WACHAPREAGUE – A few yellowfin tuna are reported at the 20 Fathom Fingers, while bluefin dominate the catches at the 21 and 26 Mile Hills. A sprinkling of dolphin to 12 pounds, false albacore, king and Spanish mackerel, and amberjack are also being caught. Billfish are thick in the waters of Washington and Poor Man’s Canyons. Inside the inlet, huge schools of croaker have arrived, with flounder, sea mullet and trout being mixed in the catches.

ONANCOCK – Excellent bottom fishing for spot and croaker in Pocomoke and Tangier Sounds. Flounder remain in above average abundance, although lots are undersized. Mixed in the catches are blowfish, dusky shark, sea mullet, small cobia and lots of porgy. Late evening finds speckled trout feeding in the creeks.

QUINBY – Several good flounder have been caught, particularly near the mouth of the inlet, with some hitting on the backside of Hog Island. Croaker and spot are showing well with the croaker approaching two pounds. A few sea trout, 1-3 pounds, have also been showing. Better action has been at the Gap and Eggen Marsh.

CAPE CHARLES – Citation flounder action is excellent in the Buoy 36A area. Cobia and shark are being caught in the buoy 36A and 38A area, along with a few red drum. Excellent fishing for croaker and spot along the channel edge just off the Cement Ships on strips of squid or chunks of peeler crab. Speckled trout are showing with consistency on the bayside creeks. On the seaside, fair to good action on pan trout and flounder, along with 2-4 pound croaker, has been found out of Oyster, near the Tripod buoy.


OUTER BANKS, N.C. – Bottom fishing for spot, croaker, sea mullet, flounder and trout has been excellent. Anglers using live bait at the end of the piers are connecting on occasional cobia and king mackerel. Good numbers of speckled trout are found along the beach, but many are small. Snapper blues, spot, croaker and flounder are abundant at Oregon Inlet, while sheepshead and black drum also put in appearances.

Boaters are making some good catches of flounder, to four pounds, in Davis Channel. Beach anglers report two pound pompano along with sporadic catches of Spanish mackerel and taylor blues. Outside the inlet, Spanish mackerel are found near Bodie Island Lighthouse, with only a few taylor blues mixed in the catches. The inshore towers are loaded with amberjack, where an occasional king mackerel or cobia is also taken.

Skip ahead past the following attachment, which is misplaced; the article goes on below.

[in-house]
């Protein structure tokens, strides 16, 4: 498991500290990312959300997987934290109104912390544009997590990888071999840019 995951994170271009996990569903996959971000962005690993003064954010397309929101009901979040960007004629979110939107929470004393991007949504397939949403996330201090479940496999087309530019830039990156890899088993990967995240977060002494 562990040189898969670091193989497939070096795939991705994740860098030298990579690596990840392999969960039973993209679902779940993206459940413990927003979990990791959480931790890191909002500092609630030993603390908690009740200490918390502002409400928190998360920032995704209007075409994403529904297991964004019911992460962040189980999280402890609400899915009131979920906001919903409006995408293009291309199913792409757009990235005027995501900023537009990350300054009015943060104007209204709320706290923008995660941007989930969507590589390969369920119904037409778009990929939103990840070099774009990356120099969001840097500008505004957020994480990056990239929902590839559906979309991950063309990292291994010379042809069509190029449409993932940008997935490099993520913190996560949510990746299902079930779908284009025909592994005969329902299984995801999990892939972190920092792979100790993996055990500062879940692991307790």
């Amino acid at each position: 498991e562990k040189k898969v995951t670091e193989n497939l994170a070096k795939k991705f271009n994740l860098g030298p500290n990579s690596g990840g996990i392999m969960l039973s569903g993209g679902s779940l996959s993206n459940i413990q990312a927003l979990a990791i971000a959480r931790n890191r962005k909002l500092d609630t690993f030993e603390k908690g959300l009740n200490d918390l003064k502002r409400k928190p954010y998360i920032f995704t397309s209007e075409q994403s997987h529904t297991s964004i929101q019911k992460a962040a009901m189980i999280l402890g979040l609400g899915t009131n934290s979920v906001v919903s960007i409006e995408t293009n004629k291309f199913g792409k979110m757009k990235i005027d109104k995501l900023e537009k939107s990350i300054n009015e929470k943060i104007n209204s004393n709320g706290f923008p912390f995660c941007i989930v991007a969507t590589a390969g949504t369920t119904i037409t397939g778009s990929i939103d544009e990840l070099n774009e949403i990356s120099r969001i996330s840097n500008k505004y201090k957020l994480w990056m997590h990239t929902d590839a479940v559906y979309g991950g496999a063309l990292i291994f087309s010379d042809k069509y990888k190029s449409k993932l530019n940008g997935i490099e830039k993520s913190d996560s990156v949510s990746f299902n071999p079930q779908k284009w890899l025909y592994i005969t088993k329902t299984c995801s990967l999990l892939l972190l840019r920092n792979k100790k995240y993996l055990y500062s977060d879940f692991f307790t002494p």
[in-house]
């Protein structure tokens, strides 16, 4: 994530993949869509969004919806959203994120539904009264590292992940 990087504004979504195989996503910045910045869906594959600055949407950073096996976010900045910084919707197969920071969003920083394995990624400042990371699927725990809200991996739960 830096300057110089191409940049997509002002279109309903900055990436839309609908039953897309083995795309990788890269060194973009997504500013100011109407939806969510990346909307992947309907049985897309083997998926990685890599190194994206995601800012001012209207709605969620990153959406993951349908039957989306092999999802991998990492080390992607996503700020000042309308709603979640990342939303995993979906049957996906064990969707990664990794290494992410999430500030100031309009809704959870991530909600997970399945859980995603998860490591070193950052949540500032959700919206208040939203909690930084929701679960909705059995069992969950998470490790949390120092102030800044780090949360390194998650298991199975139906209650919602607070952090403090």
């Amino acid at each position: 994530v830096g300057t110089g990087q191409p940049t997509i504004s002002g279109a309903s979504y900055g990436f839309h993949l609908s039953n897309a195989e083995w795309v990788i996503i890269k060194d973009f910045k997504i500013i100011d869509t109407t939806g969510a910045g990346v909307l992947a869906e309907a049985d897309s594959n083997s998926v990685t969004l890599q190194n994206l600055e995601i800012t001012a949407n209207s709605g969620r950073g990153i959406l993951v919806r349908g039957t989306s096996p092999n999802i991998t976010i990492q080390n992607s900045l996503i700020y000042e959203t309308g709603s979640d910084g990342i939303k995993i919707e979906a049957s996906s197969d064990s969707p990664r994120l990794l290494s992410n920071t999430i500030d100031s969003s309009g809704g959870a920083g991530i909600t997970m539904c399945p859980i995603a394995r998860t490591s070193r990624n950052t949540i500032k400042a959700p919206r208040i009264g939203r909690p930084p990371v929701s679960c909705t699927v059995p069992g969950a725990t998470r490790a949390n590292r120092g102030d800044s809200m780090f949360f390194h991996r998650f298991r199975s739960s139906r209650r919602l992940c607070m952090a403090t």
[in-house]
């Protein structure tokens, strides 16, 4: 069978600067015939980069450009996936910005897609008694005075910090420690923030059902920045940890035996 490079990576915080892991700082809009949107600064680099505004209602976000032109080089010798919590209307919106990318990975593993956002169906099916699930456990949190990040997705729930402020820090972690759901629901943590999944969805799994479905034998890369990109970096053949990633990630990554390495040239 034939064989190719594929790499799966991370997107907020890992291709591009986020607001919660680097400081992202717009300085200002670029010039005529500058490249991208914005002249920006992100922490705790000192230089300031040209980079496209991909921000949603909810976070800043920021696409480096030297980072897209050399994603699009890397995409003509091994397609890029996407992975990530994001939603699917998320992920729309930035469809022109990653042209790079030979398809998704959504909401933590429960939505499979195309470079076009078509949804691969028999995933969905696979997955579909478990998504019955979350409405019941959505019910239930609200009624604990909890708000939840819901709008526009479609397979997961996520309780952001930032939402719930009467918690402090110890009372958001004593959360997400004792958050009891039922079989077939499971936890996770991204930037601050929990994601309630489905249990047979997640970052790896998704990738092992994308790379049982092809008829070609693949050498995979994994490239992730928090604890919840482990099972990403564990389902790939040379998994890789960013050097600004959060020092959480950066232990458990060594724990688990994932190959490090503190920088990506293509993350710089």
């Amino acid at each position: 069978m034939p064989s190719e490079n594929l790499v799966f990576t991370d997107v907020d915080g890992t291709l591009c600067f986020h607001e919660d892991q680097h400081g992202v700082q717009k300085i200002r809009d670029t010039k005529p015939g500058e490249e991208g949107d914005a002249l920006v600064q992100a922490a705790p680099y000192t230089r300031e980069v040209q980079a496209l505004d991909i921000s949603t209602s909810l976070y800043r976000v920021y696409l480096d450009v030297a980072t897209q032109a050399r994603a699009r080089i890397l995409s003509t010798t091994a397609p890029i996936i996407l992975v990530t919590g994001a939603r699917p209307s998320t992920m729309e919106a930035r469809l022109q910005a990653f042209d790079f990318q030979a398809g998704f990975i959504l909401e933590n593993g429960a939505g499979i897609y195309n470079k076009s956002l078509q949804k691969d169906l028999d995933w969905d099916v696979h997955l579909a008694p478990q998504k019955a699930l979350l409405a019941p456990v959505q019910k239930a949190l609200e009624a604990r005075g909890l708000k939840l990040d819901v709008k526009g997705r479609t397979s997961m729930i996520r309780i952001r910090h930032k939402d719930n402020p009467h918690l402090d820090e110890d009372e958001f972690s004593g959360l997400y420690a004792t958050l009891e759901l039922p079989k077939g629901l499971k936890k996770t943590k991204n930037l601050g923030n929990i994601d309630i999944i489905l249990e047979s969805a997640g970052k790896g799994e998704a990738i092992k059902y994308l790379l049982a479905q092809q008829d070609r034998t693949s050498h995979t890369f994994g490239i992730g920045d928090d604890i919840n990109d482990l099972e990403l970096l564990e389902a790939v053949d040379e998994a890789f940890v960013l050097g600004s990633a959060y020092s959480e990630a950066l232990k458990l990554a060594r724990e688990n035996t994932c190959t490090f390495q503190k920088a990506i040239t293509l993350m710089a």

Offshore, yellowfin tuna action is very good, NE of the inlet, along the 785 line. Good billfish action is also available at the 480 line. Chicken dolphin are plentiful, with limits common. Occasional bigeye tuna, to 200+ pounds, are also available. Headboats are loading up on medium croaker.


MIDDLE CHESAPEAKE BAY AREA – Excellent catches of small bluefish are being made from Smith Point Light to Tangier Island in the evenings. Many of the largest fish are found in deep water along the eastern side of the shipping channel. Bottom anglers are taking plenty of keeper spot and croaker, along with some flounder and pan trout at Blackberry Hang. Panfish continue to bite well at Mud Leads, with croaker, spot, flounder and bluefish mixed in the catches. Fair numbers of flounder are showing along the Smith Point Jetty. Taylor blues are abundant around the Smith Point Light. The best bottom fishing in the Rappahannock River for spot and croaker was off Gwynn Island. Speckled trout continue to hit rubber-tailed jigs, fished on the grass flats at the mouth of the Rappahannock River. Some cobia continue to be taken in the vicinity of the Cut Channel. Spot fishing is excellent at the Silos. Some large croaker and a few flounder are mixed in. Good catches of spot are also made at Buoy 16 and Bowlers Light, while one pound croaker are being taken at Bowlers Rock and just below the Power Lines.